Illustrations of Universal Progress: A Series of Discussions

D. Appleton, 1875 - 454 páginas

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Página 71 - The Society for the Liberation of Religion from State Patronage and Control " — we shall presently have a separate organization here also.
Página 107 - But little do men perceive what solitude is, and how far it extendeth. For a crowd is not company, and faces are but a gallery of pictures, and talk but a tinkling cymbal, where there is no love.
Página 59 - In all directions his investigations eventually bring him face to face with the unknowable ; and he ever more clearly perceives it to be the unknowable.
Página 162 - First, who commanded that the ulna, or ancient ell, which answers to the modern yard, should be made of the exact length of his own arm. And...
Página 58 - It will be seen that as in each event of to-day, so from the beginning, the decomposition of every expended force into several forces has been perpetually producing a higher complication; that the increase of heterogeneity so brought about is still going on, and must continue to go on; and that thus Progress is not an accident, not a thing within human control, but a beneficent necessity.
Página 389 - Art goes yet further, imitating that rational and most excellent work of nature, man ; for by art is created that great leviathan, called a Commonwealth, or State, (in Latin Ciutas) which is but an artificial man...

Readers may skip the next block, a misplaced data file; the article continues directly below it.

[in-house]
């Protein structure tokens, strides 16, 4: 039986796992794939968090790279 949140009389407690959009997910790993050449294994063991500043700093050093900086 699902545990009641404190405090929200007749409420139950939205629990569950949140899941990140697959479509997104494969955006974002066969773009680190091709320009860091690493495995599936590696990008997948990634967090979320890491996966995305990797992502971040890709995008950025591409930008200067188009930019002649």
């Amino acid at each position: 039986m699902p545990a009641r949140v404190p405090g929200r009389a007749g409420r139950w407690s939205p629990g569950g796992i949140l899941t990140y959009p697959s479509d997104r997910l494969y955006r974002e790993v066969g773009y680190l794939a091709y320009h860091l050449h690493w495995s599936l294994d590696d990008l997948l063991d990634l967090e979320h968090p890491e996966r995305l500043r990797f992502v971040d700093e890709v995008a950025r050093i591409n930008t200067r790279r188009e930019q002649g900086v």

Página 145 - They mosculate ; they severally send off and receive connecting growths ; and the intercommunion has been ever becoming more frequent, more intricate, more widely ramified. There has all along been higher specialization, that there might be a larger generalization ; and a deeper analysis, t hat there might be a better synthesis. Each larger generalization has lifted sundry specializations still higher ; and each better synthesis has prepared the way for still deeper analysis.
Página 31 - We may suspect a priori that in some law of change lies the explanation of this universal transformation of the homogeneous into the heterogeneous. Thus much premised, we pass at once to the statement of the law, which is this: — Every active force produces more than one change — every cause produces more than one effect.

Acerca do autor (1875)

Herbert Spencer, an English philosopher-scientist, was---with the anthropologists Edward Burnett Tylor and Lewis Henry Morgan---one of the three great cultural evolutionists of the nineteenth century. A contemporary of Charles Darwin (see Vol. 5), he rejected special creation and espoused organic evolution at about the same time. He did not, however, discover, as did Darwin, that the mechanism for evolution is natural selection. He was immensely popular as a writer in England, and his The Study of Sociology (1873) became the first sociology textbook ever used in the United States. With the recent revival of interest in evolution, Spencer may receive more attention than he has had for many decades.

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